Too Old at 40?

           From IVC Bulletin July 1964

Letter to The Editor.

Too Old at 40?

Should the Club have an upper age limit? Let me examine the proposition. The present state is that all I.V.C.’s have a lower age limit of 18 and a vague upper limit for new members (depending more on outlook than actual age) of about 35. Those who pay their subscription regularly are then in for life as far as the constitution goes, except that the Council has the power to ask any member to resign. As the average age of club is about 28, the average age of new members is about 26 (a guess) and the average length of stay in club about two years, there would not seem to be much of a problem. It is, however, my contention both that the average age of club is increasing and that 28 is already too high. I consider that the average age should be 25 or at the most 26.

Consider the history of I.V.C. It was formed as a holiday club for Oxbridge students in London, grew with them to be a club to keep graduates in touch with each other (still in London), expanded to include other professional people and spread outside London. There seems to be the possibility that the same people will wish to keep in touch as they grow older and will use the I. V. C. as the means. I have nothing against people keeping in touch unless by so doing they change the I.V.C. to suit themselves. It can he argued that if the I.V.C. allows itself to be changed, then the change was a good thing, but remember that the younger members do not have the tactical advantage of experience and personal contact enjoyed by the old hands.

The big danger that I see is that the I.V.C will cease to be a “first stage” club and become a second or third stage club. By this I mean that instead of being a club for these just down from College who are still in transit, it will be a club for those who have settled down. If this should happen, then another clubs will spring up to take over the role vacated by I.V.C. In my view, it would be much better for us to encourage the formation of a club to take over where we end. We could provide office facilities and occasional use of the premises as a temporary or even permanent measure, There could be membership of both if desired between say 30 and 40 so that one would gradually ease from I.V.C. to the other.

What would be the effect on the Club of losing the older members? We would lose some very experienced organisers who are really essential for our major functions. Or are they. How did they become experienced? Certainly stability is a good thing but so is youthful exuberance. What effect does a discussion about 40-year old members have on prospective new members? Maybe one or two of them will write in and tell us. Does the presence of the older member daunt the younger ones or not? Does it make more difference when one is very new to Club than later when one has got to know them? Age after all is a very relative thing, 40 to 20 is different from 40 to 30. The one is old, the other young, though both are the same age. All very complex.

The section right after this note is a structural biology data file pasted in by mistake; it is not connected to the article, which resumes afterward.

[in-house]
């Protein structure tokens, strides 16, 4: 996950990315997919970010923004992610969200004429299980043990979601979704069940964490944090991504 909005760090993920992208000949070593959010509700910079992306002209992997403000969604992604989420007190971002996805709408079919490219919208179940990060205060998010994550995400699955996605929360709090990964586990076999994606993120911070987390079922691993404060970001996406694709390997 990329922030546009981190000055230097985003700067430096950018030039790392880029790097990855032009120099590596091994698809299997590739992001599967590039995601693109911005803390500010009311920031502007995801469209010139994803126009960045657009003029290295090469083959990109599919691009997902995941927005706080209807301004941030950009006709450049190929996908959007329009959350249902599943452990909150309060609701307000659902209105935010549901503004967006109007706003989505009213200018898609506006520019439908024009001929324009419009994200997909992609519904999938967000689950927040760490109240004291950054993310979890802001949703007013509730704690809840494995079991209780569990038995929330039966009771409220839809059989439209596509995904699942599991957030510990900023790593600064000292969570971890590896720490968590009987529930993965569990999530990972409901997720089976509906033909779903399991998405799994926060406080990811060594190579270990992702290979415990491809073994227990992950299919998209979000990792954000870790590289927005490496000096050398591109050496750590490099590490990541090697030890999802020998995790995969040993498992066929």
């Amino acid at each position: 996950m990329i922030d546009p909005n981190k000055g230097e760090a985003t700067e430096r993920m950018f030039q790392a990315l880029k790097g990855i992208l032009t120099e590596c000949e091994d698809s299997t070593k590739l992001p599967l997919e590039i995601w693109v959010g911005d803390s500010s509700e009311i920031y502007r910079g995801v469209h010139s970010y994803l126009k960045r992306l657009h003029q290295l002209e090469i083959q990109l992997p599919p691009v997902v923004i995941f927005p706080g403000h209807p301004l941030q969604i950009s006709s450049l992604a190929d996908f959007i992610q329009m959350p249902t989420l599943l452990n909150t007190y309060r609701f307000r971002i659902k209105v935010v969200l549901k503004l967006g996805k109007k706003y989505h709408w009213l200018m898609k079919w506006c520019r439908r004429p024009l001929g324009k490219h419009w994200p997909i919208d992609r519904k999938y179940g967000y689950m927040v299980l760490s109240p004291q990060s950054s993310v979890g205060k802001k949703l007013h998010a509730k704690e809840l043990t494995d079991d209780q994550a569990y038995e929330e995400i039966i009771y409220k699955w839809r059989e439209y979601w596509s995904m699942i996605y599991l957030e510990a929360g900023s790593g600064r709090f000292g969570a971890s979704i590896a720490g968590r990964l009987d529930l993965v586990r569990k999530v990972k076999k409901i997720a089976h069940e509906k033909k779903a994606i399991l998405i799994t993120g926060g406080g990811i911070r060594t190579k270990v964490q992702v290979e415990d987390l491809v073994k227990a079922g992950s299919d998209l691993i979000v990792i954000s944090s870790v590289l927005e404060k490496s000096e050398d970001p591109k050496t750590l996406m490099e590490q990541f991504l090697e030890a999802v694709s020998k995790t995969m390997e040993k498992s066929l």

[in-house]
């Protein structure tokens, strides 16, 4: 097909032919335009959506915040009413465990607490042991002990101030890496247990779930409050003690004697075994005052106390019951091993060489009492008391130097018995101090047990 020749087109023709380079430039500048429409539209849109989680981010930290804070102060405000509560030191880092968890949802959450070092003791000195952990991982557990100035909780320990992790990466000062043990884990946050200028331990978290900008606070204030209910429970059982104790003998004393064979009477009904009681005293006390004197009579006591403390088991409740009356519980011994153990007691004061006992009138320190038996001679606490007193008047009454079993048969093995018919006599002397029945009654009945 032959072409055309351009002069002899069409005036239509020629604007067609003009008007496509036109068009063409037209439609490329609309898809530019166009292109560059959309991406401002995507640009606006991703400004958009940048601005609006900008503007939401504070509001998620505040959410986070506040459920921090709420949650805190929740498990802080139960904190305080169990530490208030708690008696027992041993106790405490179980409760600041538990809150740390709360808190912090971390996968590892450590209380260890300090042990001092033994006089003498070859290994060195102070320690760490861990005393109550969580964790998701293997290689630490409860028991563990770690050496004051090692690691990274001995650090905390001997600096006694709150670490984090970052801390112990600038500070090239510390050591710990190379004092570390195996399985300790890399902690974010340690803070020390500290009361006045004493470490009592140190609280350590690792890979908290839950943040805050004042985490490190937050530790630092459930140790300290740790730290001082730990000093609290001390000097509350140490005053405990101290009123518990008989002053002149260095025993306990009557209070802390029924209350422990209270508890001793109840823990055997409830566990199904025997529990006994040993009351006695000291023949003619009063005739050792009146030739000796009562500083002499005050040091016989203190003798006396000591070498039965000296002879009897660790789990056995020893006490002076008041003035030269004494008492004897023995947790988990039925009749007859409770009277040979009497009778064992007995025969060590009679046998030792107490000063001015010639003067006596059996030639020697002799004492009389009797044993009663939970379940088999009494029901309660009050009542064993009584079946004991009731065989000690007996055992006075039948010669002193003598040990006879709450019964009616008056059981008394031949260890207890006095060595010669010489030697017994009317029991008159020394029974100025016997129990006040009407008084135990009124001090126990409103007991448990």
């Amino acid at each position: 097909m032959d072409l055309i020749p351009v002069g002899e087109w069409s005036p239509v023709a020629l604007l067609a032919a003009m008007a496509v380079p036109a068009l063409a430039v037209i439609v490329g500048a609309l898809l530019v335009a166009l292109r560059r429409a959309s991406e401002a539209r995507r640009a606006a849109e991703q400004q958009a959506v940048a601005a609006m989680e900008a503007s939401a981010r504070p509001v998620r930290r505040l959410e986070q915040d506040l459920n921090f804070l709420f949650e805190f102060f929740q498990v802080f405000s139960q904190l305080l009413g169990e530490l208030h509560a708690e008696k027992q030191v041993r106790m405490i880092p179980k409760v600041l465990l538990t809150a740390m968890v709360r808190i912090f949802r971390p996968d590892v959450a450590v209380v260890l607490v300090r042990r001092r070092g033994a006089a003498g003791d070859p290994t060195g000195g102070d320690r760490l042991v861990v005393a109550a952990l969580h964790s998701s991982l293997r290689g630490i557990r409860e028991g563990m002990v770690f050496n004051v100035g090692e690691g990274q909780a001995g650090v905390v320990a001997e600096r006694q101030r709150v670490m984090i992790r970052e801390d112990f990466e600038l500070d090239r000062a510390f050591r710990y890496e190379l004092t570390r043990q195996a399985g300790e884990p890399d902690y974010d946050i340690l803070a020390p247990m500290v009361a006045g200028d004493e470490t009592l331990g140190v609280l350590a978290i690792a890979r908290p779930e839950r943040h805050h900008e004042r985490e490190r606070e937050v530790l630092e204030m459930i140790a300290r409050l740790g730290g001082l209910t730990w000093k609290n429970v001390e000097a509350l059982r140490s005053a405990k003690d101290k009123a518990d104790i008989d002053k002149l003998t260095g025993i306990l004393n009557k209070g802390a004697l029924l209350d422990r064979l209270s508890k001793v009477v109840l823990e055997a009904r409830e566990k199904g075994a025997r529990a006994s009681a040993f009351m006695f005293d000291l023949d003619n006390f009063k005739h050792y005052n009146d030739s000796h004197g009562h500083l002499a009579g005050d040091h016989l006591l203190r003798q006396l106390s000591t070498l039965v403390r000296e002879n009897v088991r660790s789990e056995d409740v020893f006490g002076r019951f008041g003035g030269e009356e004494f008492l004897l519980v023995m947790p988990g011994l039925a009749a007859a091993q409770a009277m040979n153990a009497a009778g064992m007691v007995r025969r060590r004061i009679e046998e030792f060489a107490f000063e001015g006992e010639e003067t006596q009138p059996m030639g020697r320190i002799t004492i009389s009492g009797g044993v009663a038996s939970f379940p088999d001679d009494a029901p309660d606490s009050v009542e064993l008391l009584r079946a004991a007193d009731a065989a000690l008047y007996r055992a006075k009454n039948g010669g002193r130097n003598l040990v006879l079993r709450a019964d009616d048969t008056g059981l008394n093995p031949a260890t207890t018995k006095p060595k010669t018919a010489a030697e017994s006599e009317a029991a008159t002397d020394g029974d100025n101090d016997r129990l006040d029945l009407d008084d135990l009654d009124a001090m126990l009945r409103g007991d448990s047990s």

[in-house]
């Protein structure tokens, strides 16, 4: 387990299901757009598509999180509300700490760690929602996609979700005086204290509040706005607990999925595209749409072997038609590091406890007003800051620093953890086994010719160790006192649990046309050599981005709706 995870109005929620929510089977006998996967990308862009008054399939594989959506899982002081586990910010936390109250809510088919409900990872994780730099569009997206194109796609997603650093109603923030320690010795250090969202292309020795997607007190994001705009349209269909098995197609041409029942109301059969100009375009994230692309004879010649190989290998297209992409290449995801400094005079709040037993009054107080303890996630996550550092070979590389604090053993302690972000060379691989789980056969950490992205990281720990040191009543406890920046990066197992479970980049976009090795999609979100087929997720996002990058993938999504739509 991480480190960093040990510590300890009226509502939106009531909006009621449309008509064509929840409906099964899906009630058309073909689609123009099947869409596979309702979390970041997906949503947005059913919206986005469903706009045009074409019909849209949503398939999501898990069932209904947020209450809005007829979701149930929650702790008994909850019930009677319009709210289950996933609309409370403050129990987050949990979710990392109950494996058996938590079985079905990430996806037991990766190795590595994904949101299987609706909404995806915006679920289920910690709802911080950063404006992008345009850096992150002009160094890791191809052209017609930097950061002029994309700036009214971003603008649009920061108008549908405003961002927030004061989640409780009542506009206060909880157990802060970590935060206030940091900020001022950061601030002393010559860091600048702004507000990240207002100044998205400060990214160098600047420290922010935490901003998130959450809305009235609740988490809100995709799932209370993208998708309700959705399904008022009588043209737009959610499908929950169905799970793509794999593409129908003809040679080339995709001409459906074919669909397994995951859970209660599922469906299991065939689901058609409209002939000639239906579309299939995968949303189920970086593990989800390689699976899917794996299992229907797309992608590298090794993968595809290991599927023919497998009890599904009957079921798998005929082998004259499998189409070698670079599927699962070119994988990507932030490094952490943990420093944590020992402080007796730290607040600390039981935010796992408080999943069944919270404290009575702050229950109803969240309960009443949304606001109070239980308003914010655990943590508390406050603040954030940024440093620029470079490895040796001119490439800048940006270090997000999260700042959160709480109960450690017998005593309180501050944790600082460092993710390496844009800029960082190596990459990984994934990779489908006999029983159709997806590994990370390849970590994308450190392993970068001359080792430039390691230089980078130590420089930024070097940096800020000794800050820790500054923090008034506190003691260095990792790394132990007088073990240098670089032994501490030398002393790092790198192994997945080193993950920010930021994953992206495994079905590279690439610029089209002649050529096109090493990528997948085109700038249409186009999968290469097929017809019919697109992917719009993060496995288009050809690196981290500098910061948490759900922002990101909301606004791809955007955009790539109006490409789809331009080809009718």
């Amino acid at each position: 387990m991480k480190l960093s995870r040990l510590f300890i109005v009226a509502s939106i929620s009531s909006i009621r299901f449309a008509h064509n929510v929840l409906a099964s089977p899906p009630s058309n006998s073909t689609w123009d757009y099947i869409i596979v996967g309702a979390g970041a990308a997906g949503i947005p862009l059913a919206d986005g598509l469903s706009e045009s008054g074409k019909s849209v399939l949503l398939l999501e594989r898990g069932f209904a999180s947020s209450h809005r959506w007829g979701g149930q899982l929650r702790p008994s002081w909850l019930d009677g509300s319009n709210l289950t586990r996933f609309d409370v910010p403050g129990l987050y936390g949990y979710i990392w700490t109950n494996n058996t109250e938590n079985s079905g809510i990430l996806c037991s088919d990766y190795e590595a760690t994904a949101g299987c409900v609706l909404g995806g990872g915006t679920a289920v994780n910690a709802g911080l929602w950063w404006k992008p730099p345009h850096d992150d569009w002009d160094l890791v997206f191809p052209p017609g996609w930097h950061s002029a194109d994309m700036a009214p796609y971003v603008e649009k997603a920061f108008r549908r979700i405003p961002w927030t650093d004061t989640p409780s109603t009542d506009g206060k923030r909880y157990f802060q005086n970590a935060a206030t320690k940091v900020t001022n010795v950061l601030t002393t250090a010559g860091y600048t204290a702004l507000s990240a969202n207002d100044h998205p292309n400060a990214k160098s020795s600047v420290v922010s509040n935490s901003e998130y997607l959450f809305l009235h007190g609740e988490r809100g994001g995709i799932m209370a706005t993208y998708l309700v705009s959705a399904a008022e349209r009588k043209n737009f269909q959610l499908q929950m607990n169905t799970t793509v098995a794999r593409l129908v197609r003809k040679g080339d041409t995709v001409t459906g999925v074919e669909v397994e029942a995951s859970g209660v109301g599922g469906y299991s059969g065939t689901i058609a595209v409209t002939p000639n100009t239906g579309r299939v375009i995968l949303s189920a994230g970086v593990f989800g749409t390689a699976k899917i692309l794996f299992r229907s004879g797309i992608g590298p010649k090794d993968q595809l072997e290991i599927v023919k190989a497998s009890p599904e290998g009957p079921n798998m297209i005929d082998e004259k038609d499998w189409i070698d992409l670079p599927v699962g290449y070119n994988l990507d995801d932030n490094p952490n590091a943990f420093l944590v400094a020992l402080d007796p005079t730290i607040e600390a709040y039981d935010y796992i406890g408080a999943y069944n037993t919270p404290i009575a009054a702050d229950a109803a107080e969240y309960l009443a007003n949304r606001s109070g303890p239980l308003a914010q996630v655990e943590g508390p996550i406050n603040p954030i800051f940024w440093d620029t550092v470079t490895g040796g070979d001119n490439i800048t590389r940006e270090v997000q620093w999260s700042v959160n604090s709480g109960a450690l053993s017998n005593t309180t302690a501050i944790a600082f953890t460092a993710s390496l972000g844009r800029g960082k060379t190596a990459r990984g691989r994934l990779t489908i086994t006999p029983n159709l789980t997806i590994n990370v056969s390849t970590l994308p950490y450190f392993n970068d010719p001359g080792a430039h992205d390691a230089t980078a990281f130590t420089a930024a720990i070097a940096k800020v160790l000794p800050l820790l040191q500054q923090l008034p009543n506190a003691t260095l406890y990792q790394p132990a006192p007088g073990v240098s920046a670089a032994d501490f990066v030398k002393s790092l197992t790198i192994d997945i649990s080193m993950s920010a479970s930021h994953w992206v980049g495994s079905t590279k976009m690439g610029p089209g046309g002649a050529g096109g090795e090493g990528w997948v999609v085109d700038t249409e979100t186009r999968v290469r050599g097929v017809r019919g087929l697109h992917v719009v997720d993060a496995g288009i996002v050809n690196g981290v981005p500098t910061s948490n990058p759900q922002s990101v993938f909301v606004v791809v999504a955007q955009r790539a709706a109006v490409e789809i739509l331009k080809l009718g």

What would be the effect on the members themselves? Those left behind will lose some contact with some of their friends but will still have the Club. New members will be coming into a younger and possibly more vital club (few of us can maintain a reforming zeal over long periods). Those leaving will have to find some other activity to fill the gap left by Club. Most will probably have done this well before 40 but a few will be faced with a formidable individual problem. The suggested “other” club should be able to help here and there are other clubs as well. This should be a fairly small problem as a whole. For myself: I do not anticipate being in I.V.C. at 40 although I hope I shall still know many of the present members. Perhaps at 39 I shall feel differently about both.

Should, the good of the Club come before the good of individual members and what is the good of Club anyway? Des anyone have any strong views on the questions raised? Does anyone have any views at all? Is anyone going to take the trouble to reply? I await the next Bulletin to find out. I might point out that the questions are raised as general ones and not in relation to any person specifically. I trust that I haven’t lost too many friends

Yours far from anonymously,

Peter Telford


In Jan 2014 –
The average age was 58
5 members were under 40.
58 people have been members for over 20 years.

This is the first written reference to an uppr age limit.
A maximum age was set three years after this letter.

Here is the history of the age limit.
1965 AGM Attempt to introduce a maximum age limit of 45 – failed

 1967 AGM The chairman, David Roy, proposed a motion to impose a 40 age limit.
This was passed by 39:14. (The average age had reached 29).
[David Roy became Lord Mayor of Birmingham in 1995].

1968 AGM Attempt to rescind 40 age limit – just failed to reach required 2:1 majority

1971 AGM A vote on abolishing the limit was 51:49 – failed – not sufficient majority (note: 100 members voted). A motion to apply the age limit only to new members – failed 23:37

1972 AGM A motion to permit the committee to allow up to 1% of the membership each year to be allowed to stay on beyond 40 was passed.

1979 AGM A motion to remove all references to an upper age limit for existing members was passed. A motion to admit new members only under 35 was passed (committee can make exceptions).

1985 AGM A motion to introduce a 40 age limit failed.
One for a 40 age limit for new members failed to get 2/3 majority.

 1986 AGM A motion to introduce a 40 age limit for existing members and 35 for new members failed to get 2/3 majority.

1987 AGM A motion instructing the committee not to refer to an upper age in publicity was passed.